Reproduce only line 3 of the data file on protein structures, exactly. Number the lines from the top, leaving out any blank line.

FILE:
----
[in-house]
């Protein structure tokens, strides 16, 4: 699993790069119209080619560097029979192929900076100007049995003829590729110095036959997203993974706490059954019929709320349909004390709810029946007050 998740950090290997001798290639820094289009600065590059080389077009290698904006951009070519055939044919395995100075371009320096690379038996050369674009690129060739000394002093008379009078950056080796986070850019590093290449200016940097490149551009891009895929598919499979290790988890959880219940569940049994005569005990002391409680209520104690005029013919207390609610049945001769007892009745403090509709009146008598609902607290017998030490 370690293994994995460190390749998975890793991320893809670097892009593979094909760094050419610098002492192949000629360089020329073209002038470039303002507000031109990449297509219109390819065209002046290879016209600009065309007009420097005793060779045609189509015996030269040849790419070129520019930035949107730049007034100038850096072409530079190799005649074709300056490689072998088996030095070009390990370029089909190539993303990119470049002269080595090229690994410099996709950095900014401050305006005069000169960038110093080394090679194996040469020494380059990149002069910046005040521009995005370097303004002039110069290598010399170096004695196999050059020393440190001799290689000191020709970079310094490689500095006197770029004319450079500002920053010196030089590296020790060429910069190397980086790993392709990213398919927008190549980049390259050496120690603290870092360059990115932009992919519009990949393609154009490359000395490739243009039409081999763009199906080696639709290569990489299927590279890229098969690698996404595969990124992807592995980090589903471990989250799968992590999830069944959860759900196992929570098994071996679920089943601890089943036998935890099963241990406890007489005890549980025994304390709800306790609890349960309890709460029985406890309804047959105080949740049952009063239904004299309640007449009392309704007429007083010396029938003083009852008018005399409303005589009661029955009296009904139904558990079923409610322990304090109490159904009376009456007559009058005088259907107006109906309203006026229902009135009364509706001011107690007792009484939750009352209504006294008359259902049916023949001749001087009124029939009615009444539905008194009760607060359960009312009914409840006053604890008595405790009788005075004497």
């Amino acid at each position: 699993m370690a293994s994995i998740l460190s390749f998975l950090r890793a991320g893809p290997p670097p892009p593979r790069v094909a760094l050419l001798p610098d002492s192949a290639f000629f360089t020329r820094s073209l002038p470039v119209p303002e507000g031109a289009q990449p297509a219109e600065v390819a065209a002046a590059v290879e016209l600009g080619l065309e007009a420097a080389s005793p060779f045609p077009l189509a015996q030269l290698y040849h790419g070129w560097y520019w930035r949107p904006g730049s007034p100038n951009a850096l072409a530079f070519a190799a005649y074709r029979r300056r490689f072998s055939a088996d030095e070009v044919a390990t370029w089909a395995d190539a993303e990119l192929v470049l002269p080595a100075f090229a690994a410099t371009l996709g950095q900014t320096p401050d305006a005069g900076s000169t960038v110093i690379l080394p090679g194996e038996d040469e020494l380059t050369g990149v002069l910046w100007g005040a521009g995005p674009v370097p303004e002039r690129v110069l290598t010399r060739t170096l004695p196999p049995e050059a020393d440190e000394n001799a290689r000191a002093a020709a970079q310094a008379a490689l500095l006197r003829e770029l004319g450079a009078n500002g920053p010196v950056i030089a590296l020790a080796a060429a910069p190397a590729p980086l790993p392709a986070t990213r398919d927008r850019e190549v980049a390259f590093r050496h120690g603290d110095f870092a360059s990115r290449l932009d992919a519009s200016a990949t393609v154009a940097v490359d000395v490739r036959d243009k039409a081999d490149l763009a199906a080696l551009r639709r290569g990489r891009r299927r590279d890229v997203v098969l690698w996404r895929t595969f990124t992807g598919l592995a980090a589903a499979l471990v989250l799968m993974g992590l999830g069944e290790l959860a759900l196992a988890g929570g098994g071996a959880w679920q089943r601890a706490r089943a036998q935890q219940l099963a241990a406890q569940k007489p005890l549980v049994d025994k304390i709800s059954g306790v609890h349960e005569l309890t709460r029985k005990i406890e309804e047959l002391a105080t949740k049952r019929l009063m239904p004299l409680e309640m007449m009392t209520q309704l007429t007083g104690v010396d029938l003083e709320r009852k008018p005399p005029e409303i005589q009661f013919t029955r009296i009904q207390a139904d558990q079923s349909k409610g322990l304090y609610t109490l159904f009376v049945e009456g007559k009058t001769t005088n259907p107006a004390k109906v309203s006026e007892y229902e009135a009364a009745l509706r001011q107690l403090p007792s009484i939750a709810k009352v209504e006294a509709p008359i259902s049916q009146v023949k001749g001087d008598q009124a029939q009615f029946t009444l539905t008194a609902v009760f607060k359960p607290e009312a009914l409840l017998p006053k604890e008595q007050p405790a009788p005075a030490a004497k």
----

């Amino acid at each position: 699993m370690a293994s994995i998740l460190s390749f998975l950090r890793a991320g893809p290997p670097p892009p593979r790069v094909a760094l050419l001798p610098d002492s192949a290639f000629f360089t020329r820094s073209l002038p470039v119209p303002e507000g031109a289009q990449p297509a219109e600065v390819a065209a002046a590059v290879e016209l600009g080619l065309e007009a420097a080389s005793p060779f045609p077009l189509a015996q030269l290698y040849h790419g070129w560097y520019w930035r949107p904006g730049s007034p100038n951009a850096l072409a530079f070519a190799a005649y074709r029979r300056r490689f072998s055939a088996d030095e070009v044919a390990t370029w089909a395995d190539a993303e990119l192929v470049l002269p080595a100075f090229a690994a410099t371009l996709g950095q900014t320096p401050d305006a005069g900076s000169t960038v110093i690379l080394p090679g194996e038996d040469e020494l380059t050369g990149v002069l910046w100007g005040a521009g995005p674009v370097p303004e002039r690129v110069l290598t010399r060739t170096l004695p196999p049995e050059a020393d440190e000394n001799a290689r000191a002093a020709a970079q310094a008379a490689l500095l006197r003829e770029l004319g450079a009078n500002g920053p010196v950056i030089a590296l020790a080796a060429a910069p190397a590729p980086l790993p392709a986070t990213r398919d927008r850019e190549v980049a390259f590093r050496h120690g603290d110095f870092a360059s990115r290449l932009d992919a519009s200016a990949t393609v154009a940097v490359d000395v490739r036959d243009k039409a081999d490149l763009a199906a080696l551009r639709r290569g990489r891009r299927r590279d890229v997203v098969l690698w996404r895929t595969f990124t992807g598919l592995a980090a589903a499979l471990v989250l799968m993974g992590l999830g069944e290790l959860a759900l196992a988890g929570g098994g071996a959880w679920q089943r601890a706490r089943a036998q935890q219940l099963a241990a406890q569940k007489p005890l549980v049994d025994k304390i709800s059954g306790v609890h349960e005569l309890t709460r029985k005990i406890e309804e047959l002391a105080t949740k049952r019929l009063m239904p004299l409680e309640m007449m009392t209520q309704l007429t007083g104690v010396d029938l003083e709320r009852k008018p005399p005029e409303i005589q009661f013919t029955r009296i009904q207390a139904d558990q079923s349909k409610g322990l304090y609610t109490l159904f009376v049945e009456g007559k009058t001769t005088n259907p107006a004390k109906v309203s006026e007892y229902e009135a009364a009745l509706r001011q107690l403090p007792s009484i939750a709810k009352v209504e006294a509709p008359i259902s049916q009146v023949k001749g001087d008598q009124a029939q009615f029946t009444l539905t008194a609902v009760f607060k359960p607290e009312a009914l409840l017998p006053k604890e008595q007050p405790a009788p005075a030490a004497k």